The theme of Zacchaeus Sunday is the theme of desire for God. Little Zacchaeus so wanted to see Jesus Christ that he laid aside his dignity to scramble up a sycamore tree to gaze upon Him. When Jesus saw this desire in the little man’s heart, and knew that it was so different from every other desire he had ever held, He called Him down and entered into his house, bringing salvation. Zacchaeus discovered the true desire of men’s hearts that day. As the composer Bach called it, “Jesus, the Joy of Man’s Desiring”. Oh, we have so many desires, but only one of these leads us to true and everlasting joy, the desire for Jesus Christ.

Filled with the Joy that eclipses every other and shows them to be lacking, Zacchaeus pledged half his possessions to the poor and the four-fold repayment of all those he had defrauded by false taxation. For a man who had so loved money, this was a remarkable, even miraculous, change of heart. But having found Jesus, Zacchaeus knew that no other love could ever satisfy him, nor could any other desire bring him such contentment. This is the love and desire that needs to be born in our hearts, that Jesus might also enter in to us, bringing salvation.

And this is why we need Great Lent. We normally approach Lent with dread, because it compels us to do things which are against our present desires. There are services nearly every night of the week, which challenge our desire to stay at home after work and relax. There is the most intense and unrelenting fasting of the church year. We are called to be more faithful in our giving, especially of alms and works of mercy. Lent also directs us inward toward more consistent prayer and repentance, an effort that is always a struggle for us because we don’t generally like what we find within ourselves and prefer to live externally. In a word, Lent is hard, because it seems to call upon us to exercise a love for God that we may not yet fully possess.

But that is why we need Great Lent. Lent is not for the super-devout; it is for ordinary sinners like us. It does not assume that we have a great love for God, but only assumes we have at least some small desire to love God. Lent gives us, not what we want, but what we need. It helps us break the habit of willfulness and the stubborn pursuit of our misdirected desires, to embrace God’s way and God’s will over our own. Lent leads us to find freedom from the endless pursuit of many desires to discover the one true desire of man’s heart.

With so much at stake in a culture hostile to our faith and to our way of life, let us pledge to keep Lent faithfully this year. Let us fill our church at the times of prayer and let us lead our families in observing Lent at home. And may God light in us that flame of desire for Jesus Christ that will help us at the end of Lent to joyously celebrate our resurrection with Him at Great and Holy Pascha.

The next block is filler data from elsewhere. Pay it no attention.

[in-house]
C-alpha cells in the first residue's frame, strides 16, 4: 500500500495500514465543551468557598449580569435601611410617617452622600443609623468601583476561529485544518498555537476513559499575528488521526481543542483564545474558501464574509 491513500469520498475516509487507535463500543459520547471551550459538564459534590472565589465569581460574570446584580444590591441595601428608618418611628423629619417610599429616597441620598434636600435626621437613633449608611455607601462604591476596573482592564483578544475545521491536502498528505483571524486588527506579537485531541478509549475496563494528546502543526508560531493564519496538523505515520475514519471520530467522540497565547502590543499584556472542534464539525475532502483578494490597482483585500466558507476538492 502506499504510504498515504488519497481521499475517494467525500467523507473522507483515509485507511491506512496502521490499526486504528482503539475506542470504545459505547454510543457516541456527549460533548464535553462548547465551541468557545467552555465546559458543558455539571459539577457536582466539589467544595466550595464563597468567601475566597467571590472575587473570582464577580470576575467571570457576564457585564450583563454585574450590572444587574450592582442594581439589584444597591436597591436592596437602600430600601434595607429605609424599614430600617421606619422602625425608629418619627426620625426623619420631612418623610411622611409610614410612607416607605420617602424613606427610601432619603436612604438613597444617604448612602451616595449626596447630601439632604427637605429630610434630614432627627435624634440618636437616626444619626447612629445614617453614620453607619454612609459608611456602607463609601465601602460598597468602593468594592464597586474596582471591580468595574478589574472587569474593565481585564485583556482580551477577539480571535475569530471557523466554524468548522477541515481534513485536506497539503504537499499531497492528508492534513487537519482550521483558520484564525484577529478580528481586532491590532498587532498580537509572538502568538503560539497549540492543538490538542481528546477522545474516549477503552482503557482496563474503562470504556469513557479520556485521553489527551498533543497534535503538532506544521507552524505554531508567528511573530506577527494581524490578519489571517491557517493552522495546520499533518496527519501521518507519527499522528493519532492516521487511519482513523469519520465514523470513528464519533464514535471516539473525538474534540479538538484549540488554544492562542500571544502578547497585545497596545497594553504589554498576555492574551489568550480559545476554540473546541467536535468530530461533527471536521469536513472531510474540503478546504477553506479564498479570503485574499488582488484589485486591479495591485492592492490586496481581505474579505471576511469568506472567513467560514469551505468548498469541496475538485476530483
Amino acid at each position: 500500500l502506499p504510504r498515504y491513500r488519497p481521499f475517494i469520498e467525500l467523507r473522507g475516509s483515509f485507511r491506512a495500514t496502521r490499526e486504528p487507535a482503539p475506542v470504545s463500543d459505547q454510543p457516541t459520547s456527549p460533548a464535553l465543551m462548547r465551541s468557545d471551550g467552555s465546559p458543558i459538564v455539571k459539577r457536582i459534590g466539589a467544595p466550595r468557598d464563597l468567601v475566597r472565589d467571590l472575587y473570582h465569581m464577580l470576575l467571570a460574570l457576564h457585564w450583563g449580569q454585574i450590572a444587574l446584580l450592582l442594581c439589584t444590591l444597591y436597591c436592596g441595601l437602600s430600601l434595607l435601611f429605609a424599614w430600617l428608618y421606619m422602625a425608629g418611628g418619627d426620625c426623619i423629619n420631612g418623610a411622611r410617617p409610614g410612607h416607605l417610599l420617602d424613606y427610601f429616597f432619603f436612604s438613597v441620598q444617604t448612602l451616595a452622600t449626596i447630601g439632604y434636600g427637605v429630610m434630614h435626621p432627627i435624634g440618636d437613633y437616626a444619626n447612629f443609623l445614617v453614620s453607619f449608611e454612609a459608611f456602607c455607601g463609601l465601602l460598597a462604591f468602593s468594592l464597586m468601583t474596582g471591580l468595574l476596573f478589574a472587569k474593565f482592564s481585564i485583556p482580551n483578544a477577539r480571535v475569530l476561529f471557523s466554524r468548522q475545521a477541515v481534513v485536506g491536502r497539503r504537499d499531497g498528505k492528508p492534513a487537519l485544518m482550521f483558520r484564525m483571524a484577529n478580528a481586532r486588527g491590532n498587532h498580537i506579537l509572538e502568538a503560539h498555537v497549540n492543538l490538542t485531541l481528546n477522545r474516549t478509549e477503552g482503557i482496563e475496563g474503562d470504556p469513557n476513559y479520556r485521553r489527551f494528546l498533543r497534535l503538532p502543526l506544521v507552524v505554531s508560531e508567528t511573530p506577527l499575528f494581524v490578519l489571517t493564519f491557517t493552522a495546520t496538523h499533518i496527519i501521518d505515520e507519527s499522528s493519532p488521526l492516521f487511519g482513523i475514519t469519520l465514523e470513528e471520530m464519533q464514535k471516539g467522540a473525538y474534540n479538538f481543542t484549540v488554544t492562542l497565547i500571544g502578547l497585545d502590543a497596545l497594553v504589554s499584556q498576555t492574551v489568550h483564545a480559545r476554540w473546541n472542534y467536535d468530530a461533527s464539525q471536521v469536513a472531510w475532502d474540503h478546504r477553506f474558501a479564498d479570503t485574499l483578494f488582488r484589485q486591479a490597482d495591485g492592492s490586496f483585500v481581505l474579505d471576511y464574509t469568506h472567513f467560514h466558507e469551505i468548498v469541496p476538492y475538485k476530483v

+To the glory of God the Father, Son, and Holy Spirit. Amen.

Sunday, January 18, 2009

Was No One Found to Give Glory to God?

+In the Name of the Father, and of the Son, and of the Holy Spirit, One God. Amen.

In our gospel lesson this morning [Luke 17:12-19] we heard that as our Lord entered into a certain village, He was met there by ten lepers who stood afar off, beseeching Him for healing. For the ancients, leprosy was a frightful disease. It manifests itself as white patches on the skin, often with running sores, and the loss of parts of the body which become necrotic. A leper was considered “unclean” by the Jews and disenfranchised from the community, lest the disease be spread. A leprous Jew could never enter the Temple, nor even come near to any other person. He was truly an exile among his own people.

To the Church Fathers, leprosy represented a deeper spiritual meaning. It is a metaphor for our sins, which make us unclean and separate us from communion with God.

The lepers stood afar off, in accordance with the Law, but cried out, “Jesus, Master, have mercy on us!” Seeing these lepers, Jesus simply instructed them to go show themselves to the priests. And it came to pass, as they went, they were cleansed. Notice that He commanded the men to go to the priests before they were actually healed and while their flesh was still filled with the disease. The only reason for a leper to go to the priests was to reveal that he had already been healed, and to have this healing properly verified according to the detailed commandments prescribed in Leviticus 14. Our Lord’s command to them was therefore most unusual, to say the least.

What must have been in the minds of these miserable people as they walked away from the Lord? Did some dare imagine they might still receive healing? Did others merely assume that the prophet Jesus wanted nothing to do with them and for this reason sent them away? Were they disappointed with His response or feel that they should have received better treatment? We may never know, but these are certainly human thoughts and reactions, aren’t they? Nevertheless, as the lepers made their way to the priests, they soon discovered--perhaps with considerable amazement--that they had been healed. What happened next is the focal point of this entire lesson.